The latest amendments to the Dog Control Act didn't stop the woman in Papakura, who pleaded guilty to using her dogs as assault weapons. When the officers sent to deal with her retreated and called for reinforcements, they showed how inadequate the new laws are. (yup, I and other responsible dog owners agree. Just like microchipping, the laws are an ass.)

After playing the fool with schoolboyish pepper sprays and wounding one dog, they got a court order to have both of them killed. There should have been no need for court permission. (nah, hell, the next guy that cuts me off at the intersection, I won't just fume, I'll take action. If we can kill dogs on sight, we can kill idiots too. Those are the ones that own the dangerous dogs in the first place)

Never mind the protests a shoot- on-sight policy would provoke from animal rights pressure groups and neighbours upset at their children seeing the executions. Police should make pre-emptive strikes as soon as they know there has been a dog attack.

No one should be allowed to own dangerous dogs. (Remember, dogs don't come dangerous, it's the owners that are dumb and eventually dangerous to themselves!) The latest laws went some way toward restoring order to the community by creating a category of "menacing dogs" that have to be muzzled in public, but there are no satisfactory arrangements for enforcing the rules. (yup, and when I submitted to Parliment about these new dog laws, I actually called for Dog Education. I even told them that Victoria, Australia has been successful with their programme. Why reinvent the wheel.. Did they listen? )

The trouble comes from leaving enforcement in the hands of voter- sensitive local councils. (wrong)

The laws say the councils "may" declare a dog a menace once they have established it poses a threat, but "may" is not good enough. Councils should have no option. They already have no option about proclaiming an animal a menacing dog if it is an American pitbull, dogo Argentino, Brazilian fila or Japanese tosa.

At this point, however, the lawmakers lose their nerve. After stipulating that a dog classified as menacing must wear a muzzle, they leave it up to council officers to decide whether or not it should be neutered. (I think that all males that display ANY violence should get neutured too. Our prisons might empty out a bit. And we might prevent violence too. ) And if it is not neutered it is certain to be used for the lucrative business of breeding. ( lucrative?... when you only have 'official' breeders, then ya get into trouble. )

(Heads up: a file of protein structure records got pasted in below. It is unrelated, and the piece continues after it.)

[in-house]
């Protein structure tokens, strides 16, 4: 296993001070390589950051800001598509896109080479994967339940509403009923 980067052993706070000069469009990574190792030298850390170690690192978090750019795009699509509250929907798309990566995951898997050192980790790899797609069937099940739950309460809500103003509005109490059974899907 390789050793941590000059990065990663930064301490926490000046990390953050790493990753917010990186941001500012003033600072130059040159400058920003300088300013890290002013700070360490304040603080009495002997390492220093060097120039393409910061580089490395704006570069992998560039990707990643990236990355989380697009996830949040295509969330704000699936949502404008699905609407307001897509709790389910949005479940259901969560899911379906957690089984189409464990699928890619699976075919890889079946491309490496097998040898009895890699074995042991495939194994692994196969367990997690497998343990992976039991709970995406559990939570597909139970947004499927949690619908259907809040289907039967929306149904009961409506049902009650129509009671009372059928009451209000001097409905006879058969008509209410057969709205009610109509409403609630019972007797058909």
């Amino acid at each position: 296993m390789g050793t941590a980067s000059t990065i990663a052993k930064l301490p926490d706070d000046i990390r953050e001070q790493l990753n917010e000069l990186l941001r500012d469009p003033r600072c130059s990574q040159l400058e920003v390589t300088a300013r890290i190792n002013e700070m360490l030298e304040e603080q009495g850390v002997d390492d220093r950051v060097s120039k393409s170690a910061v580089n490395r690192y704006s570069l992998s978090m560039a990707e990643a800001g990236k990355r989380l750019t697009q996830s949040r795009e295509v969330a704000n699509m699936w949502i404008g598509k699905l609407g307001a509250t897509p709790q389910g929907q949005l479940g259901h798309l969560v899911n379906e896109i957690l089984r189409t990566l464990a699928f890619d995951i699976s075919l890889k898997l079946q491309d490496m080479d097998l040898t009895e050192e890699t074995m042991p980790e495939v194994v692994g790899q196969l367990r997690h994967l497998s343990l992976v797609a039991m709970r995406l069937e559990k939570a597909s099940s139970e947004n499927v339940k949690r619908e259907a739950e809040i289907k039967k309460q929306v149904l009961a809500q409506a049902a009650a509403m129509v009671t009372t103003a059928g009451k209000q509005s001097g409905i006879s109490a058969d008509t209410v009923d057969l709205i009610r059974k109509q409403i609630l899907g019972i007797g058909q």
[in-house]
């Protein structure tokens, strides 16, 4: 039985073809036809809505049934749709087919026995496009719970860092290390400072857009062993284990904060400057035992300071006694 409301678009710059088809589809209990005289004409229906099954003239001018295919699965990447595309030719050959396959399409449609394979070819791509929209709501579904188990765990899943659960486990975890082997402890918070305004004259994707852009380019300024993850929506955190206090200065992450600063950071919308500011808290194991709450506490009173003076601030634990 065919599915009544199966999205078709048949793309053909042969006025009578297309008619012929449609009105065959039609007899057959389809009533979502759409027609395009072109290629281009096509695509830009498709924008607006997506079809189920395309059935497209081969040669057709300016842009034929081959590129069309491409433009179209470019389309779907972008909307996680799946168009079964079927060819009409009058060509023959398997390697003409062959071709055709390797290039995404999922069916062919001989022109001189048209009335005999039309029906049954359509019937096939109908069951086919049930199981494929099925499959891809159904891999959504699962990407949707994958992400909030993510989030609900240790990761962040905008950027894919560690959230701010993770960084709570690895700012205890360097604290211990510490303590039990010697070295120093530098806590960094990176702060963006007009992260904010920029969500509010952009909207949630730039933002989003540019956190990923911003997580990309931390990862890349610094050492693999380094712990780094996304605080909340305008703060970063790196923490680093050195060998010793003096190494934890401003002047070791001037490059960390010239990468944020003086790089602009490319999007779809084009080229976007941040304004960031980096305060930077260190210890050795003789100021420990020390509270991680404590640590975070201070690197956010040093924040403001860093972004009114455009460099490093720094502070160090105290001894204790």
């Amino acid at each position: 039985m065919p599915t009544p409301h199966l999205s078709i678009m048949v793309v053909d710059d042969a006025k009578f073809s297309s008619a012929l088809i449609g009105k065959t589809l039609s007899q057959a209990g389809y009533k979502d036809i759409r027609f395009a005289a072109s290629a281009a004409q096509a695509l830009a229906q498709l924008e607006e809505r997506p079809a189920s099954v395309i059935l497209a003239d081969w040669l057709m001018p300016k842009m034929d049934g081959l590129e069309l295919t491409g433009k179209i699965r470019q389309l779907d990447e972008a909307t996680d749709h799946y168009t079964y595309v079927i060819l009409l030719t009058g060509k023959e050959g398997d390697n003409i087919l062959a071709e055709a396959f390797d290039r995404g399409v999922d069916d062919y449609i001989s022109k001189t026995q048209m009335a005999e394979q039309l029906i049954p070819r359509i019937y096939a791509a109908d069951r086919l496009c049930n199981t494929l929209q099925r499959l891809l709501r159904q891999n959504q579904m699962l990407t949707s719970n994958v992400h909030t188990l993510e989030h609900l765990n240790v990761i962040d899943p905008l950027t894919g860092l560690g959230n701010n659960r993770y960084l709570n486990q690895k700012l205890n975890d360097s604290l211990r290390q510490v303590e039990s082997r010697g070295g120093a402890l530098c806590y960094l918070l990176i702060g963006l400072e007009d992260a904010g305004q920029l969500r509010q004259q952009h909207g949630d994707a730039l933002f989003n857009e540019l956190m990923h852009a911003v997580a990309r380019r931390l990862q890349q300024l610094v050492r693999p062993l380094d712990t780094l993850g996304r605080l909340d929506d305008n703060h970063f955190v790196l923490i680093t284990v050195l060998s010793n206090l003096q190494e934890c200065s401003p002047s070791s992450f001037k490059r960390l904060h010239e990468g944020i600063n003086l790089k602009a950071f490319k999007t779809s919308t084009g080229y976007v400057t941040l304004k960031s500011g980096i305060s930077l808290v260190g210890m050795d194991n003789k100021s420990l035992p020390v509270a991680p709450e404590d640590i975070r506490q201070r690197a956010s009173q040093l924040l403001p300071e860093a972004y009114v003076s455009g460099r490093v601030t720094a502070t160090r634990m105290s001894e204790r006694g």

The other day, as I walked along thinking how nice it would be if I were allowed to carry a weapon to defend myself against onrushing dogs, I was astounded to see, stuck in a shop window, a photograph of red-eyed little monsters. The picture was offering pitbull pups for sale. Did you know that most dog attacks come from Labradors? YES! those sweet little pet dogs.

The damnable things are in the country because of the pigheaded refusal of a previous National administration to bow to widespread representations and ban them. Now the present government is doing nothing to stop them breeding more generations of child- rippers. Pitbulls are getting a bad rape lately, but if you think of those dogs, would you let your little Bichon play with a pitbull? Would you walk on the other side of the road when you see a pitbull? If so, how do pitbulls get socialised? As with all breeds of animals (including children), playtime is a learning time. Without playtime, you get an unsocial dog. I personally don' t like pitbull-type dogs especially when my own dog got attack by one. However, I do know that dogs will be dogs, and it was an unfortunately accident. (thankfully my dog still greets dogs, but has a weery eye on pitbull looking dogs. )

Today's lawmakers also lack courage when they allow everyone to simply carry a leash when taking dogs for a walk. That's a waste of time. As soon as you give people walking dogs the right to unhook them and carry the leash, any protection the public might have had evaporates. (you are obviously NOT a dog owner, nor do you understand dog behaviour)